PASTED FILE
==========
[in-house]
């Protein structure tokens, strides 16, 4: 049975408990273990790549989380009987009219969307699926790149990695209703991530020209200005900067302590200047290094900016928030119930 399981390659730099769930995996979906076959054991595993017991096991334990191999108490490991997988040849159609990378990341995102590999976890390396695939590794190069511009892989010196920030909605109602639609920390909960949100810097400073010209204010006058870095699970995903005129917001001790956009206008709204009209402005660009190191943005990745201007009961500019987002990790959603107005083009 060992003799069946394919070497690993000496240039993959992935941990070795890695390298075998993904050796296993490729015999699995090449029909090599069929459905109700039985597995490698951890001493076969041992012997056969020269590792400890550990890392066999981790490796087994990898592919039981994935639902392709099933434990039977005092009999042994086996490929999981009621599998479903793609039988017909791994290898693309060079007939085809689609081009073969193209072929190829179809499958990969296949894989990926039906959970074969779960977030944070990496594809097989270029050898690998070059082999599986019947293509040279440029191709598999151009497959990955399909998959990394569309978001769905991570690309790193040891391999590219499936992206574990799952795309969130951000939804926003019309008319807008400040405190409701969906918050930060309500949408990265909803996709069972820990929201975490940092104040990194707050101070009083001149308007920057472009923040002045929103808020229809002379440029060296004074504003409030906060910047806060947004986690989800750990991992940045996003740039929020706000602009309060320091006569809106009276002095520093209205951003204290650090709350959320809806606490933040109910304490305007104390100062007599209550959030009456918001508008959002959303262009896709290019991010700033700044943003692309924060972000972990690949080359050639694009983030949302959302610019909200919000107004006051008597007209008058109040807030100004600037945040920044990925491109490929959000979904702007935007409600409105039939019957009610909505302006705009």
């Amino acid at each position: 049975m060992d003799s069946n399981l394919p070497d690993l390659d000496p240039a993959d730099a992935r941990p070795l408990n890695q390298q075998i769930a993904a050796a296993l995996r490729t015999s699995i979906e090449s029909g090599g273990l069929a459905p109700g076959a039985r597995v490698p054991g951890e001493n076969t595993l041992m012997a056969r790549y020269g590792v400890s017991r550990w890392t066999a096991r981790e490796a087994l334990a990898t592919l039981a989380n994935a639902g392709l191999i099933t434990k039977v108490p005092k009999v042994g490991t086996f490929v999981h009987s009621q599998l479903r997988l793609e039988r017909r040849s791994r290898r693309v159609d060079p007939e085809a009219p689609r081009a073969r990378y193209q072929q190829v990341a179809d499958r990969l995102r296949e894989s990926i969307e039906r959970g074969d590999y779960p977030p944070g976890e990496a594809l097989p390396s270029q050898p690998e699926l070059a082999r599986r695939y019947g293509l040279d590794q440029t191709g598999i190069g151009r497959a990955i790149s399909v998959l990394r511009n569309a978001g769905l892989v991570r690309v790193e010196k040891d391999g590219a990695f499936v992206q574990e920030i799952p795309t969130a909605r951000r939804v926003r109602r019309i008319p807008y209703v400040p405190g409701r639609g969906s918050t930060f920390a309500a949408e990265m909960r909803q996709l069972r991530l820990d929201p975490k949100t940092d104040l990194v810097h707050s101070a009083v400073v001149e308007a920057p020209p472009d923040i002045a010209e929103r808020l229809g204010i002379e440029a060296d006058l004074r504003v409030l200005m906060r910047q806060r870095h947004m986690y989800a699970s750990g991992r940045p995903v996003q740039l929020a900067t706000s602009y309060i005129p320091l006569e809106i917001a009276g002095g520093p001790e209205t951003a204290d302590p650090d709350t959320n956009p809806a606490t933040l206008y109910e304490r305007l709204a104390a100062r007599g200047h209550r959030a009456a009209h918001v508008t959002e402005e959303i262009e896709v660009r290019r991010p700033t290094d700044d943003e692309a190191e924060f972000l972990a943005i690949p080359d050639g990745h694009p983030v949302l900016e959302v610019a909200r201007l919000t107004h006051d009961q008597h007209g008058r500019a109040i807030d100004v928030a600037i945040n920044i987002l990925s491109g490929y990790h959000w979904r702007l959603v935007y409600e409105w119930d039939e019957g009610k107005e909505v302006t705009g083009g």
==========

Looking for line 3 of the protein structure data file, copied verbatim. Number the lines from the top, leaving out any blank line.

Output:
């Amino acid at each position: 049975m060992d003799s069946n399981l394919p070497d690993l390659d000496p240039a993959d730099a992935r941990p070795l408990n890695q390298q075998i769930a993904a050796a296993l995996r490729t015999s699995i979906e090449s029909g090599g273990l069929a459905p109700g076959a039985r597995v490698p054991g951890e001493n076969t595993l041992m012997a056969r790549y020269g590792v400890s017991r550990w890392t066999a096991r981790e490796a087994l334990a990898t592919l039981a989380n994935a639902g392709l191999i099933t434990k039977v108490p005092k009999v042994g490991t086996f490929v999981h009987s009621q599998l479903r997988l793609e039988r017909r040849s791994r290898r693309v159609d060079p007939e085809a009219p689609r081009a073969r990378y193209q072929q190829v990341a179809d499958r990969l995102r296949e894989s990926i969307e039906r959970g074969d590999y779960p977030p944070g976890e990496a594809l097989p390396s270029q050898p690998e699926l070059a082999r599986r695939y019947g293509l040279d590794q440029t191709g598999i190069g151009r497959a990955i790149s399909v998959l990394r511009n569309a978001g769905l892989v991570r690309v790193e010196k040891d391999g590219a990695f499936v992206q574990e920030i799952p795309t969130a909605r951000r939804v926003r109602r019309i008319p807008y209703v400040p405190g409701r639609g969906s918050t930060f920390a309500a949408e990265m909960r909803q996709l069972r991530l820990d929201p975490k949100t940092d104040l990194v810097h707050s101070a009083v400073v001149e308007a920057p020209p472009d923040i002045a010209e929103r808020l229809g204010i002379e440029a060296d006058l004074r504003v409030l200005m906060r910047q806060r870095h947004m986690y989800a699970s750990g991992r940045p995903v996003q740039l929020a900067t706000s602009y309060i005129p320091l006569e809106i917001a009276g002095g520093p001790e209205t951003a204290d302590p650090d709350t959320n956009p809806a606490t933040l206008y109910e304490r305007l709204a104390a100062r007599g200047h209550r959030a009456a009209h918001v508008t959002e402005e959303i262009e896709v660009r290019r991010p700033t290094d700044d943003e692309a190191e924060f972000l972990a943005i690949p080359d050639g990745h694009p983030v949302l900016e959302v610019a909200r201007l919000t107004h006051d009961q008597h007209g008058r500019a109040i807030d100004v928030a600037i945040n920044i987002l990925s491109g490929y990790h959000w979904r702007l959603v935007y409600e409105w119930d039939e019957g009610k107005e909505v302006t705009g083009g």